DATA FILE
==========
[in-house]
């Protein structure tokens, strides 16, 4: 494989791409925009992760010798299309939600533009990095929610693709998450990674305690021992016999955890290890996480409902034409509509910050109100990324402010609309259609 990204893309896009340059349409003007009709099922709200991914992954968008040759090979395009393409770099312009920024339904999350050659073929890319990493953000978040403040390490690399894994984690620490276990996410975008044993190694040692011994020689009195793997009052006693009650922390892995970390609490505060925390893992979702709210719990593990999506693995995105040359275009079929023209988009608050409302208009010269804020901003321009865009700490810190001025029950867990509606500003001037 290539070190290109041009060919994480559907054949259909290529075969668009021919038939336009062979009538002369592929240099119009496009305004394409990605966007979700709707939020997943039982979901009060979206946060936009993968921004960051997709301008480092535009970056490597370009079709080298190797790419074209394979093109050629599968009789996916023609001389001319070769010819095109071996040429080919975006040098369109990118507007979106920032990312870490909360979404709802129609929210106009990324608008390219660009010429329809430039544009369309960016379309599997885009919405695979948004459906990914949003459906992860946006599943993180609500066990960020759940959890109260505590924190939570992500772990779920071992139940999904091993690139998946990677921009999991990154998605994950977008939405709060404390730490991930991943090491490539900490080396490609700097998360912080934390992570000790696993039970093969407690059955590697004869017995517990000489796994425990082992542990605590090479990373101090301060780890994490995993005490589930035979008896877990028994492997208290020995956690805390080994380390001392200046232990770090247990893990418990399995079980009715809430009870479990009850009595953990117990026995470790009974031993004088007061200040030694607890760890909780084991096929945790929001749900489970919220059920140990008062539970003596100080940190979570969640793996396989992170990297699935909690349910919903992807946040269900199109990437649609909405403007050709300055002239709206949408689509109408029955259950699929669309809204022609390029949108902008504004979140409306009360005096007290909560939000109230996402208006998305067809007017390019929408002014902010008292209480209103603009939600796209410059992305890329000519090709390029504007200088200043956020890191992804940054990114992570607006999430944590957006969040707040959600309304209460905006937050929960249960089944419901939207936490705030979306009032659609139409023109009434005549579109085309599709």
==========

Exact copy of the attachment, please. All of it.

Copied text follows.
[in-house]
């Protein structure tokens, strides 16, 4: 494989791409925009992760010798299309939600533009990095929610693709998450990674305690021992016999955890290890996480409902034409509509910050109100990324402010609309259609 990204893309896009340059349409003007009709099922709200991914992954968008040759090979395009393409770099312009920024339904999350050659073929890319990493953000978040403040390490690399894994984690620490276990996410975008044993190694040692011994020689009195793997009052006693009650922390892995970390609490505060925390893992979702709210719990593990999506693995995105040359275009079929023209988009608050409302208009010269804020901003321009865009700490810190001025029950867990509606500003001037 290539070190290109041009060919994480559907054949259909290529075969668009021919038939336009062979009538002369592929240099119009496009305004394409990605966007979700709707939020997943039982979901009060979206946060936009993968921004960051997709301008480092535009970056490597370009079709080298190797790419074209394979093109050629599968009789996916023609001389001319070769010819095109071996040429080919975006040098369109990118507007979106920032990312870490909360979404709802129609929210106009990324608008390219660009010429329809430039544009369309960016379309599997885009919405695979948004459906990914949003459906992860946006599943993180609500066990960020759940959890109260505590924190939570992500772990779920071992139940999904091993690139998946990677921009999991990154998605994950977008939405709060404390730490991930991943090491490539900490080396490609700097998360912080934390992570000790696993039970093969407690059955590697004869017995517990000489796994425990082992542990605590090479990373101090301060780890994490995993005490589930035979008896877990028994492997208290020995956690805390080994380390001392200046232990770090247990893990418990399995079980009715809430009870479990009850009595953990117990026995470790009974031993004088007061200040030694607890760890909780084991096929945790929001749900489970919220059920140990008062539970003596100080940190979570969640793996396989992170990297699935909690349910919903992807946040269900199109990437649609909405403007050709300055002239709206949408689509109408029955259950699929669309809204022609390029949108902008504004979140409306009360005096007290909560939000109230996402208006998305067809007017390019929408002014902010008292209480209103603009939600796209410059992305890329000519090709390029504007200088200043956020890191992804940054990114992570607006999430944590957006969040707040959600309304209460905006937050929960249960089944419901939207936490705030979306009032659609139409023109009434005549579109085309599709």